Depression, and dealing with it: Real accounts of people sharing their journey towards healing
We need to talk about depression. But are we striking the right conversation? The book Real Stories of Dealing With Depression, tries to arrive, through personal accounts, on a viable solution.
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Presenting an exclusive excerpt from Amrita Tripathi and Arpita Anand's book, Real Stories of Dealing with Depression (Adams Media, an imprint of Simon & Schuster) which offers first-person accounts of fighting, surviving and healing, and finding a silver lining in the dark clouds of depression.
The book also tries to find answers to some of the simplest questions — how do you know you're depressed, who to seek out for help, and how to deal with those who suggest you to just 'shrug it off'!
Real Stories of Dealing with Depression. (Photo: Simon & Schuster)
(Excerpted with the permission of Adams Media, an imprint of Simon & Schuster)
According to a World Health Organization World Mental Health (WHO WMH) supported study, approximately 36 per cent of Indians are likely to suffer from major depression at some point in their lives. Don’t you think then, that it’s really crucial for us to address this issue and spread some awareness?
Fortunately, in my 15 years of experience as a psychotherapist in India, I have witnessed a big shift toward greater acceptance and destigmatising of mental health illnesses. This is also evident in my practice — from struggling to receive referrals a decade ago, I now have a full schedule. On average, about 60 per cent of the individuals that I work with cite depression as one of their core concerns.
SO WHAT IS DEPRESSION?
In diagnostic clinical terms, depression is defined as a debilitating mood disorder. However, it can manifest itself in many forms. I believe we are all on a mental health continuum at different times in our lives, experiencing varying levels of sadness, existential angst and hopelessness. There are many who live fragile lives and are at the ‘deep end’ — filled with complete darkness and despair. There are the ‘undetected many’ who float in the middle — often experiencing a steady underlying sense of sadness; this is a feeling captured well by American comedienne Jessi Klein who joked about ‘being a little bit sad all of the time’.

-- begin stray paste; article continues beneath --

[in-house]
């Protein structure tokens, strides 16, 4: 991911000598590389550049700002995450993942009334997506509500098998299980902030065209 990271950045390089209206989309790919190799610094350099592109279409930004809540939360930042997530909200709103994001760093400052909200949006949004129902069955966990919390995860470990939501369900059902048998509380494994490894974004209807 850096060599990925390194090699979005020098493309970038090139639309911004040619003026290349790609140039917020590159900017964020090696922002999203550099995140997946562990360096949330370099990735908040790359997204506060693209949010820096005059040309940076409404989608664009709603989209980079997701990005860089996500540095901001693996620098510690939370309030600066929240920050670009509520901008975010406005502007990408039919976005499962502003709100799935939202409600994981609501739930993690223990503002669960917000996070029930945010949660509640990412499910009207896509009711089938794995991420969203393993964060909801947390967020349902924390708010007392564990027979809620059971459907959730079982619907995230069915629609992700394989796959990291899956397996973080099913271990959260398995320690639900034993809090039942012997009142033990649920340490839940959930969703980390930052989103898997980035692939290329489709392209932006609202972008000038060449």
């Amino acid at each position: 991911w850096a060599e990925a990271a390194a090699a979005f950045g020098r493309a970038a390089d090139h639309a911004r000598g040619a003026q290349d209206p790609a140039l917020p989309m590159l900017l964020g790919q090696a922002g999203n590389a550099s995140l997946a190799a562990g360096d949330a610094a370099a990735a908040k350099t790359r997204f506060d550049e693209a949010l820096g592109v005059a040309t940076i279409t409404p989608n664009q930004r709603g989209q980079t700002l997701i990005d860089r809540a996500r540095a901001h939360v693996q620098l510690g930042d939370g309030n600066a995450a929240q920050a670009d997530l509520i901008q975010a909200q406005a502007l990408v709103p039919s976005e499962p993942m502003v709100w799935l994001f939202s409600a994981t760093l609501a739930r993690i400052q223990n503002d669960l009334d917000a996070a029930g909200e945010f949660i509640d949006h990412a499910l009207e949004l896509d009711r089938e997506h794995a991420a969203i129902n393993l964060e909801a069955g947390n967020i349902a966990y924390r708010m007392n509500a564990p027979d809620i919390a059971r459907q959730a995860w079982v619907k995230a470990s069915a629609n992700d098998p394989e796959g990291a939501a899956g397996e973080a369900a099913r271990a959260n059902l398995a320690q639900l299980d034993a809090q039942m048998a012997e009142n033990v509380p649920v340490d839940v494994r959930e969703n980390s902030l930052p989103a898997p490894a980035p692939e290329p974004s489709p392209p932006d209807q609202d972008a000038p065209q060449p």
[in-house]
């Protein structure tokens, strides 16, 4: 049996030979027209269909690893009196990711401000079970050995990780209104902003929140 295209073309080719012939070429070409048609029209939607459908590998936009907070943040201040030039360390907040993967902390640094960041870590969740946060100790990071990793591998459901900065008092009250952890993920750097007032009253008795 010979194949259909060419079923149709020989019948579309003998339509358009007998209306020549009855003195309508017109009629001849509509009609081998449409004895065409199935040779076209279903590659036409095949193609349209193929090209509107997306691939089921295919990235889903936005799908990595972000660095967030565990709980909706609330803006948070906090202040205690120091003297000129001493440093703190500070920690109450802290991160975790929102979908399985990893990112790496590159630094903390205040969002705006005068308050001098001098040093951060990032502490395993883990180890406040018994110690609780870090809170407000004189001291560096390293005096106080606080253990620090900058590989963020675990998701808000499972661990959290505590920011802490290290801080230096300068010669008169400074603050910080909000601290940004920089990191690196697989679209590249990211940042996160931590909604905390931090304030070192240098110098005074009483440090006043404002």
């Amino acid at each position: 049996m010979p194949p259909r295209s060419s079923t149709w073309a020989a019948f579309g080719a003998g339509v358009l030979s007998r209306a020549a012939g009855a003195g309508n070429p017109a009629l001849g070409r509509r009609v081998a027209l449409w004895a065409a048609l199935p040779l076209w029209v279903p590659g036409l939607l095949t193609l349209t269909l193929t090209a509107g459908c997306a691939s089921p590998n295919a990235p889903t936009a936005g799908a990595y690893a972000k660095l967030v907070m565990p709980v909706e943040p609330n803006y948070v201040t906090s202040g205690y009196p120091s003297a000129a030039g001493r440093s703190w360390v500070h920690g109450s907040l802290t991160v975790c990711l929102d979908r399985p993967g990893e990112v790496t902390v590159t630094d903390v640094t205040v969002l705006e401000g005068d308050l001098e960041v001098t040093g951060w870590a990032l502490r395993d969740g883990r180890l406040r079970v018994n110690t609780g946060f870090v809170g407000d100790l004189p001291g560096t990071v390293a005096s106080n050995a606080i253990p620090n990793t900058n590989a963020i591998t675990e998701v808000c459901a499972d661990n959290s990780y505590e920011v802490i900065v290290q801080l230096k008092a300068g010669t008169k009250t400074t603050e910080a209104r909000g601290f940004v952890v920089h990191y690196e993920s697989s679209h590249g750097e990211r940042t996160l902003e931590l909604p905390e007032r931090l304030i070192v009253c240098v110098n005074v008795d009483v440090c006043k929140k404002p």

Before we start talking about depression, let's identify the signs. (Representative photo: Reuters)
The National Health Service (NHS) of the United Kingdom has a comprehensive list of symptoms or signs to watch out for on their website, which include:
• continuous low mood or sadness
• feeling hopeless and helpless
• having low self-esteem
• feeling tearful
• feeling guilt-ridden
• feeling irritable and intolerant of others
• having no motivation or interest in things
Look out for these symptoms and if they persist for weeks or months and find out if they are interfering with your work, social and family life. This list of symptoms provides a sense of how extensively depression can affect an individual’s psycho-emotional, physical and social life. It helps to identify early signs of depression so that you can seek help for it before things get worse. Getting help from family and friends is helpful but receiving professional support, namely psychotherapy, can help get to the root of the issues.
While many of our fears and anxieties may seem irrational, understanding why we may have developed them helps build insight, self-awareness and healthier coping mechanisms. Medication may be helpful in cases where the symptoms are severe and interfere with an individual’s capacity to function on a regular basis.